Example Home Stay
|15:30||Welcome & Introduction at Azizi Life in Muhanga.|
|15:45||Depart Azizi Life.|
|15:55||Arrive in your rural host community.|
From the main road in the village, you will walk the final 10 minutes to the house where you will be staying. Let us know if you are not able to walk this far, so that alternative arrangements can be made.
|16:10||Arrive at the family home of your host, share introductions, do a little home tour, and see your room.|
|16.25||You may opt to help with evening meal preparation or gather firewood for a little evening bonfire whereby you will sit and hear traditional Rwandan stories.|
|17:00||A short hike in the village just to explore the village and enjoy the beautiful hills.|
|18:00||Back to the host family and start the small bonfire.|
|21:50||Bedtime (This time is flexible, so please feel free to let us know if you’d like an earlier night).|
|06:30||Wake up and prepare yourself for the day.|
|08:15||Family goodbyes – unless you schedule a new Experience day after your home stay!|
|08:30||Arrive back at Azizi Life Muhanga and get a chance to reflect on your Experience. If you would like to take a hot shower when you get back, we are happy to lend you our guest room!|
Finally, there will be opportunity to peruse all of the beautiful, handcrafted goods on offer from our artisan partners- including your hostesses! This is a wonderful way to gather gifts and souvenirs which you can be confident are fair trade and making an impact.
How to prepare for your visit:
- There will be a translator with you the whole time; feel free to ask as many questions as you wish.
- For daytime attire, men may wear trousers or shorts. Women should wear trousers or a skirt that covers the knees, as Rwandan women usually don’t show their knees. For women, sleepwear should include pajama bottoms which cover at least to the knee.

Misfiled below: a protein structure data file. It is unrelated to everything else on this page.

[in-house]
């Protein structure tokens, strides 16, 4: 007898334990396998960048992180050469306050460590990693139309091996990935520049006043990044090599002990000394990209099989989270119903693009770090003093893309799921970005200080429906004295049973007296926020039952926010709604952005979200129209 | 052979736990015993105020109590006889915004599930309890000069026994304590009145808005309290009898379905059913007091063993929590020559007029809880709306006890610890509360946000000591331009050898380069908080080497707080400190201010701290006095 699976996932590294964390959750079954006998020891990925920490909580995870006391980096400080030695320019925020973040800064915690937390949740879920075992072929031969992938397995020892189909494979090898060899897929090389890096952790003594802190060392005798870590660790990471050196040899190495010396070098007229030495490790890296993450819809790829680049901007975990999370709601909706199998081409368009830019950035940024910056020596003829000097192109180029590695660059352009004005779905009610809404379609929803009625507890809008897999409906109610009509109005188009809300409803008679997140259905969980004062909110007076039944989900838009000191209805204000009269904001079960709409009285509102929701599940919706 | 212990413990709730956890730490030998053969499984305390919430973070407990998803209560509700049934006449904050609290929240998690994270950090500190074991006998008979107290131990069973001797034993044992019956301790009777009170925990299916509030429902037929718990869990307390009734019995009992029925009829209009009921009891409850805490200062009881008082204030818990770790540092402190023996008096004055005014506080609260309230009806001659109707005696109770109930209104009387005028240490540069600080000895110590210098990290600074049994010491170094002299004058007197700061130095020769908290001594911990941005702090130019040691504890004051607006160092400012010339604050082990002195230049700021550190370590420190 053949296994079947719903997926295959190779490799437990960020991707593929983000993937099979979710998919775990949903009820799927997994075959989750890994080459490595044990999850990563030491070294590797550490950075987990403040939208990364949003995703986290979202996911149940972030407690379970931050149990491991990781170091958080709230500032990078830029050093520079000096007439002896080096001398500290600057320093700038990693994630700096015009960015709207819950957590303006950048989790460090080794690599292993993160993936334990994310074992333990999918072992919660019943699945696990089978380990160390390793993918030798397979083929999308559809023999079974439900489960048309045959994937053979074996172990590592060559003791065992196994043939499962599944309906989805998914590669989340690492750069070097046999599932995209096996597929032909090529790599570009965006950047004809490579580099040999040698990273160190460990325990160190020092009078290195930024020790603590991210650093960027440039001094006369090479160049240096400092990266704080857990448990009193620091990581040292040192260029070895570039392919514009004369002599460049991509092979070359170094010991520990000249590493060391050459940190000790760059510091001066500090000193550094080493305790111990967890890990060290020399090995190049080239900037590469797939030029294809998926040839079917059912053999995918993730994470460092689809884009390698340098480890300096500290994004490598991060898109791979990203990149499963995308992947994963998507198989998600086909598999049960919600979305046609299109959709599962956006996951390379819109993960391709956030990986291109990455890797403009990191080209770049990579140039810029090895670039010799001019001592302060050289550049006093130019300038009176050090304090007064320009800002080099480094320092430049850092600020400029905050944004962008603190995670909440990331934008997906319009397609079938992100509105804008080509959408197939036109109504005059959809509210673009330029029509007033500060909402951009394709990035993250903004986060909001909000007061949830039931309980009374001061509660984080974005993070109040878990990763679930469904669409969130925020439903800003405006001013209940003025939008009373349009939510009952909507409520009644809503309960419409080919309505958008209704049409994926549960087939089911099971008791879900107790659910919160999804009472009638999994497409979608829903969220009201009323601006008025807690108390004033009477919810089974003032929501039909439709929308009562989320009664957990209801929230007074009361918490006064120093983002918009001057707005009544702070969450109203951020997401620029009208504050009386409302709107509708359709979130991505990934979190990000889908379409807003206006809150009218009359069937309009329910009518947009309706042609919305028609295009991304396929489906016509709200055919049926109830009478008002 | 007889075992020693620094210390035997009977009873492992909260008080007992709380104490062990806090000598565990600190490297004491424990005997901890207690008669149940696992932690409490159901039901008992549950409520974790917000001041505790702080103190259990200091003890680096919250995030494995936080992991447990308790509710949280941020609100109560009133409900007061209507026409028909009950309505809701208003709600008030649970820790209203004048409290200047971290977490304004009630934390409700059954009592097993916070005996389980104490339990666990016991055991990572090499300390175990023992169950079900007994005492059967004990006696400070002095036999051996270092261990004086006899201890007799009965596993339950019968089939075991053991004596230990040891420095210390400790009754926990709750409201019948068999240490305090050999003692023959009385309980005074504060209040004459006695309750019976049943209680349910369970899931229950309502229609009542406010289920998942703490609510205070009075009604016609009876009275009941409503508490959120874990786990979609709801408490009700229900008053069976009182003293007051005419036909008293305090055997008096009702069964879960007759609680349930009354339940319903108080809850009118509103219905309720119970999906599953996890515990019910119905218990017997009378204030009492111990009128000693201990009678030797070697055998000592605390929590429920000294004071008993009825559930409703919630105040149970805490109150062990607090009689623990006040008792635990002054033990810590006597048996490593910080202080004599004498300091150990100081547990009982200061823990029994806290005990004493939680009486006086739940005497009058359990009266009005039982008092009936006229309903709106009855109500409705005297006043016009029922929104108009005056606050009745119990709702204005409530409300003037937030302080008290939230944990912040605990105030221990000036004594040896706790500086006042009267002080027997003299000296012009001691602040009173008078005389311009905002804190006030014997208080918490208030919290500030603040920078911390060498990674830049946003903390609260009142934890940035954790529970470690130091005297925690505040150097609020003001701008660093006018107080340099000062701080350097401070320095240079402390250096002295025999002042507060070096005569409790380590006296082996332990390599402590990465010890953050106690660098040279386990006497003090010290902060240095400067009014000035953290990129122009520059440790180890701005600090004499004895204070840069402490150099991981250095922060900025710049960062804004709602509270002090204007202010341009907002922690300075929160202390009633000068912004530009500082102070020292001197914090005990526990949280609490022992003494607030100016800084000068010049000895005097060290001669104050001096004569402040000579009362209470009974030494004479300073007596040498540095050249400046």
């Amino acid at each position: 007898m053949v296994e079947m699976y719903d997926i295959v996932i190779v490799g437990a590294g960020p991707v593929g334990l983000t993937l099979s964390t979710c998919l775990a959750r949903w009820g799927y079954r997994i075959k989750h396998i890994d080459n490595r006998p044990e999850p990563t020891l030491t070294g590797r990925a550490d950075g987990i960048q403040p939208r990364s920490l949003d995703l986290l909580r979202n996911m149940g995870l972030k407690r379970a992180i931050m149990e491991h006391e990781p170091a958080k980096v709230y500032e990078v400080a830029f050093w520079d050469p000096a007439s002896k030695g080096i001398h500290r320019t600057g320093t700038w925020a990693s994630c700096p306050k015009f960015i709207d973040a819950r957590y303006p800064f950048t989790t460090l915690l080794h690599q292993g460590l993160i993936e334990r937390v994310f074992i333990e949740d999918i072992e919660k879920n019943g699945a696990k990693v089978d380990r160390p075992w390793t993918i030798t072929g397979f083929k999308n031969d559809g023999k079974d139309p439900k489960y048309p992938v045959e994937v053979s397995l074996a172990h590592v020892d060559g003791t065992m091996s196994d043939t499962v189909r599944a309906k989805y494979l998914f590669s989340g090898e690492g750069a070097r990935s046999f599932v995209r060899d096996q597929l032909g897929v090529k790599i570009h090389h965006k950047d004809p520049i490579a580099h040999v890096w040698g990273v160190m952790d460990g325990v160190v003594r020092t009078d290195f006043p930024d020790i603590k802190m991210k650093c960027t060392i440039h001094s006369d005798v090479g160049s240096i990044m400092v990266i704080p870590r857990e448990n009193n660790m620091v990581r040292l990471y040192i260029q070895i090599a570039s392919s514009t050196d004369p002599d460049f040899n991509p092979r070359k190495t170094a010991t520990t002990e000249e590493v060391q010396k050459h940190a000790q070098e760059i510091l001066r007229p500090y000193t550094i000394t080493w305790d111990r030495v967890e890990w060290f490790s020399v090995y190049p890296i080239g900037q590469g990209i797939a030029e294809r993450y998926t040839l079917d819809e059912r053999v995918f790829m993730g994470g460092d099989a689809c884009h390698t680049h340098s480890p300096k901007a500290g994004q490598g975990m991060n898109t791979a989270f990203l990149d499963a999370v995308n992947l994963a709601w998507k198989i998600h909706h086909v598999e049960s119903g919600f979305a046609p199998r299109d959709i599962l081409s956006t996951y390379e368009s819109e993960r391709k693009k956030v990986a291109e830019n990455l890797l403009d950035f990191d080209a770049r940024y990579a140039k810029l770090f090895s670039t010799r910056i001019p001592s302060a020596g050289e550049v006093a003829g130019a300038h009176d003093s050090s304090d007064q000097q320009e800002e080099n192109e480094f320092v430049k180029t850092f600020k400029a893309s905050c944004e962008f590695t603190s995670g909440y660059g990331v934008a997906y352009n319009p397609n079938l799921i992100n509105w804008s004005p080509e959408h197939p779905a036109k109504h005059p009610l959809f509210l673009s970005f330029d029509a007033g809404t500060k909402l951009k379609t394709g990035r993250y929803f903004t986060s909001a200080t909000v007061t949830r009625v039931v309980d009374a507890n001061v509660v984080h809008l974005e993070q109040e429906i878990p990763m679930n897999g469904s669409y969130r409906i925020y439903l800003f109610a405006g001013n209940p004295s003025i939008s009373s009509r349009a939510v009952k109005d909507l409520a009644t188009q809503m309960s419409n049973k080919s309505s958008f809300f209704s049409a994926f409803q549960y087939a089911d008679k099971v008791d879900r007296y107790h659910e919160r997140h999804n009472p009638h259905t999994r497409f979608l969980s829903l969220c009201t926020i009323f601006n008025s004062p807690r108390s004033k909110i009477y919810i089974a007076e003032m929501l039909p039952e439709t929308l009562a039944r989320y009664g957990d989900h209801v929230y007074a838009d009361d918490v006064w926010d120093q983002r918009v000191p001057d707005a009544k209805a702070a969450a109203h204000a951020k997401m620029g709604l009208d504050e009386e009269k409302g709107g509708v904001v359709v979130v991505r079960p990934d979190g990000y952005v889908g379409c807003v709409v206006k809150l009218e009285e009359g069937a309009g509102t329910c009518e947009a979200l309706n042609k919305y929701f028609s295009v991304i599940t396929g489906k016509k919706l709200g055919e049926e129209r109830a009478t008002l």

- Pack a waterproof jacket during rainy season (February-June & September-November).
- We recommend that you wear closed-toed shoes: Walking shoes are useful on the paths, which can be steep and slippery. You might want to bring a spare pair of shoes, as one pair may get muddy if you work in the fields. For the evening and morning time, you might be more comfortable with a pair of sandals or flip-flops. If you’re travelling light and would like to borrow a pair, just let us know!
- Be prepared to spend time in the sun.
- Feel free to bring a camera or video camera; the artisans and their families won’t mind you photographing your Experience. (Okay, maybe not photos of everyone in their pajamas!)
- Please let us know in advance if you have any food allergies. Food served may contain nuts.
- Ensure that you have health insurance to cover your visit. We do all we can to ensure your safety during your visit. In the case of an accident, we will ensure you get appropriate medical attention. However, you must cover the costs through your insurance.
- Don’t be anxious! Your artisan hosts will do their very best to make you feel welcome. They know that visitors often come from cultures very different from theirs and will be happy to answer your questions about aspects of their daily lives.They won’t laugh if you don’t get the hang of an activity. Or rather, they may well laugh, because they take great pleasure in life, but they will be laughing with you, not at you. You can opt out of any activity at any point, and choose instead to sit and watch.